H&M Unsuccessful in Challenge to YSL’s Registered Designs for Handbags
Fashion retailer, H&M has been unsuccessful in its application to the EU General Court to invalidate YSL’s Community designs for handbags. Community designs protect designs for up to 25 years in every EU Member State. In November 2006, YSL successfully registered two of its designs for handbags. H&M had applied for a declaration of invalidity for these two YSL designs arguing that the designs had no individual character.
The Court considered whether YSL’s designs would produce an overall impression on an informed user that is different from the overall impression of H&M’s designs. In its analysis, the Court confirmed that the informed user was ‘an informed woman who is interested, as a possible user, in handbags’ who is ‘neither an average purchaser of handbags nor a particularly attentive expert, but someone in between who is familiar with the product’.H&M argued that the differences between its designs and those registered by YSL were not significant enough to cause the informed user to have a different overall impression. However, the Court disagreed and held that the differences were significant enough to affect the overall impression while the similarities were insignificant in the overall impression that they produce. The handbags differed as YSL’s design was of classic, angular lines and formal simplicity and looked like it was one piece of leather without divisions, while H&M’s design was more of a ‘worked bag’, divided into three sections with curves.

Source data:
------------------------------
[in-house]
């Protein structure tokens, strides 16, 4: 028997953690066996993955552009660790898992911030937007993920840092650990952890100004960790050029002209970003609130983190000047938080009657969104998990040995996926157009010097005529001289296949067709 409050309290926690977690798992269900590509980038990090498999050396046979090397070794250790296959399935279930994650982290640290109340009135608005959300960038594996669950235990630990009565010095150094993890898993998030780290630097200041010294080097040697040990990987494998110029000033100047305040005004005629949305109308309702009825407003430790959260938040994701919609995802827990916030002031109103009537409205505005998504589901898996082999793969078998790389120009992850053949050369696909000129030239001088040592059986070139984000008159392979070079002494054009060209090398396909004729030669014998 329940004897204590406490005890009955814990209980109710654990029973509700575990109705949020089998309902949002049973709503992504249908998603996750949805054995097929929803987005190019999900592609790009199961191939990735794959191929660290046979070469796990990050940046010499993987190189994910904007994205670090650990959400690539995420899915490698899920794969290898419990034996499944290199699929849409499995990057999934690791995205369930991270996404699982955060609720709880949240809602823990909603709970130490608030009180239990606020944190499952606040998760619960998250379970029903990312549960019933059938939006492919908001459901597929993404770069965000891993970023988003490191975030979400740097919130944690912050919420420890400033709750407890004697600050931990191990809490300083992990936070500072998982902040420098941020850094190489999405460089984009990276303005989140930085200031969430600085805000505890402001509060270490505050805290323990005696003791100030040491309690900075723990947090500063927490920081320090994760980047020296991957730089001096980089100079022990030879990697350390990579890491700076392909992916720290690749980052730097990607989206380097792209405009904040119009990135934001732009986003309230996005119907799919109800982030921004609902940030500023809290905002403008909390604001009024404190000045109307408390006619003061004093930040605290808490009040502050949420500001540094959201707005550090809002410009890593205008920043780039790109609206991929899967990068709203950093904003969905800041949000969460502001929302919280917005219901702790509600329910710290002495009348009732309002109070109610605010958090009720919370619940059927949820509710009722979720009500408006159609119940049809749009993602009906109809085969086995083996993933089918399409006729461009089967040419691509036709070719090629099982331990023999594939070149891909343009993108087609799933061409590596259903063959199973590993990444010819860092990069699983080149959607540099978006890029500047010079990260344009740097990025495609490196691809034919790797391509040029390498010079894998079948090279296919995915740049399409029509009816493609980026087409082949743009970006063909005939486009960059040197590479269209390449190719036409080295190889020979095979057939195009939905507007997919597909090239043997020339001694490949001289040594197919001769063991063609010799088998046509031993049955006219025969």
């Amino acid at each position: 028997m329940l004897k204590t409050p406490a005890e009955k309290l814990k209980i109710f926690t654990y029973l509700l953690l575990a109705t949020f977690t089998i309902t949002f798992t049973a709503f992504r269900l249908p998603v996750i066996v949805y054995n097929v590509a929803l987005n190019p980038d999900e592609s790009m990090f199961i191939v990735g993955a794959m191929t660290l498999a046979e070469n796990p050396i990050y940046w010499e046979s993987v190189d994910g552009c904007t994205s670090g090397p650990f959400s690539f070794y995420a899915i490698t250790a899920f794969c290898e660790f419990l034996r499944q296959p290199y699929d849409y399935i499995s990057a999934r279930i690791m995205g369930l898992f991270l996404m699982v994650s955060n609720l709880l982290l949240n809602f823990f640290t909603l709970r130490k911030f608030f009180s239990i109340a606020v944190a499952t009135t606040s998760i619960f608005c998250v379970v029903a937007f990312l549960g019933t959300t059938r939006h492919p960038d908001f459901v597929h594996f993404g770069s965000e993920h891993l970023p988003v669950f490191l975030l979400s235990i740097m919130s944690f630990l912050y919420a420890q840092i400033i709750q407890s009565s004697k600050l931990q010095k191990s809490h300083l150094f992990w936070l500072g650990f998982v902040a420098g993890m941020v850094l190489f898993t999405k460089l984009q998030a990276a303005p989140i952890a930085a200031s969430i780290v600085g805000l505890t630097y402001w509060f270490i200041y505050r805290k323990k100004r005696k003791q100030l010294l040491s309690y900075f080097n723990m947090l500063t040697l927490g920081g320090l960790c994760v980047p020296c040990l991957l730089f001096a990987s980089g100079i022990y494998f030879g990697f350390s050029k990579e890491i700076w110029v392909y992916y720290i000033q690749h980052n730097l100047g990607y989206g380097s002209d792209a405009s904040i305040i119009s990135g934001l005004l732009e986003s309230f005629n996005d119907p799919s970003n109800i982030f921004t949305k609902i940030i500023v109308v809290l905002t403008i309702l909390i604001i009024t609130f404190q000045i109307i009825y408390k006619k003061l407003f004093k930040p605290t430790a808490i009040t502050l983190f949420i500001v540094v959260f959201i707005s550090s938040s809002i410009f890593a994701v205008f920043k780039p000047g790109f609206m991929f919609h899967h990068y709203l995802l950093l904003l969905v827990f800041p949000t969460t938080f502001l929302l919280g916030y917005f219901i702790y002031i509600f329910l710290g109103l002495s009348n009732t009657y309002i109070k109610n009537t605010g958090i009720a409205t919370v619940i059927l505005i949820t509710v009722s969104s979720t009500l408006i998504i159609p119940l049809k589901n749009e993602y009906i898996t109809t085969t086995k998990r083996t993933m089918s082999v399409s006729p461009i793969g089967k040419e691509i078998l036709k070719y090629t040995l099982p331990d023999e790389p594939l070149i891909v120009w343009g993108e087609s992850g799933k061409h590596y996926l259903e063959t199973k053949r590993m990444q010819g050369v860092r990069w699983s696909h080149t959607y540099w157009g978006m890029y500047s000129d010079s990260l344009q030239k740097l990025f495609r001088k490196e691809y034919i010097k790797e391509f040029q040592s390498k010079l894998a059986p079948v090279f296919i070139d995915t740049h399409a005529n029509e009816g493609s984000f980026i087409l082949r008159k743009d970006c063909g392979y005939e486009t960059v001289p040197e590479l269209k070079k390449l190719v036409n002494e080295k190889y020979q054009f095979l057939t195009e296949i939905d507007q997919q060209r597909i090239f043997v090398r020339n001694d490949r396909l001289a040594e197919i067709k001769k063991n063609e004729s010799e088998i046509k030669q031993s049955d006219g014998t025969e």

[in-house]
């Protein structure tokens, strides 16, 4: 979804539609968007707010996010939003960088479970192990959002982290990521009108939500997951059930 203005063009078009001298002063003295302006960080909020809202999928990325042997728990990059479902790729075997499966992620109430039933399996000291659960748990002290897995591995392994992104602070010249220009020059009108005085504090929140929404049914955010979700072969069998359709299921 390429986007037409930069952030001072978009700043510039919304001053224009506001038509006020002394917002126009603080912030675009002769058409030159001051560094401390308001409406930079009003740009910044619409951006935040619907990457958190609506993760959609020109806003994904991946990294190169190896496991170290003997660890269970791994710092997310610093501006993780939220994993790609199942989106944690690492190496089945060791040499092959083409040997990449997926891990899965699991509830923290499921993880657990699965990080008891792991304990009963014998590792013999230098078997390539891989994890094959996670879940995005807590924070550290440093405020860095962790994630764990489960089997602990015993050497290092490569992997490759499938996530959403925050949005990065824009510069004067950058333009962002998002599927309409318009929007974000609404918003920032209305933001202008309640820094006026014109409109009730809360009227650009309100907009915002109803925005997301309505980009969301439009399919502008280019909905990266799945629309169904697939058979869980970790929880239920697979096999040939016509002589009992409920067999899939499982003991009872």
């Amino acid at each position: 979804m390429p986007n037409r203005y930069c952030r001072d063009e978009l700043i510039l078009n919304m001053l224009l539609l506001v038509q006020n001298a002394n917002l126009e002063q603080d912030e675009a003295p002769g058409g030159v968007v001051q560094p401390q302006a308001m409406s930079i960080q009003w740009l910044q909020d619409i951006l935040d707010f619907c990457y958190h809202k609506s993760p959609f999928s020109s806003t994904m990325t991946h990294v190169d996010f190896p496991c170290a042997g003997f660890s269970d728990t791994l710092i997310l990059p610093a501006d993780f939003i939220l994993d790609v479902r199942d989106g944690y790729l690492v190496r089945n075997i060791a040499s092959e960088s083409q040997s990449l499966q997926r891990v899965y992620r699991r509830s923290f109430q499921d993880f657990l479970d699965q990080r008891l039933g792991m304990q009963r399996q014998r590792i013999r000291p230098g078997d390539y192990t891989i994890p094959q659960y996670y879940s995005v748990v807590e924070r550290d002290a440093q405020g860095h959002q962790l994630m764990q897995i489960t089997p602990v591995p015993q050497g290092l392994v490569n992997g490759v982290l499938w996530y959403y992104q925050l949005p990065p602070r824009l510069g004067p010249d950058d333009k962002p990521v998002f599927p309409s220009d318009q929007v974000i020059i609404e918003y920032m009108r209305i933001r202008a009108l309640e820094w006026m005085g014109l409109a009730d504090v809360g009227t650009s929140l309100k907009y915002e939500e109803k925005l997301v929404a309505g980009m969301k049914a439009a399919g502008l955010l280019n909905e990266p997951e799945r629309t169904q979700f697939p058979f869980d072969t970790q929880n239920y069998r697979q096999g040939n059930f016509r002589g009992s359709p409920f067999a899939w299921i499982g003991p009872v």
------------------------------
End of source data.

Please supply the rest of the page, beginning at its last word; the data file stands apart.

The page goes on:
YSL’s design was mostly smooth while H&M’s design had pronounced decorative motifs that were raised. The similarities included that the handles on both designs had straps attached to the rest of the bag by rings reinforced by rivets, however, the Court considered it to be significant that the straps and handles were used in different ways, as YSL’s design could only be carried by hand and H&M’s design could be carried on the shoulder.
This case demonstrates the factors that courts will take into account when deciding whether one design creates a different overall impression from another. This process may be tested again if H&M decides to appeal the decision to the European Court of Justice.
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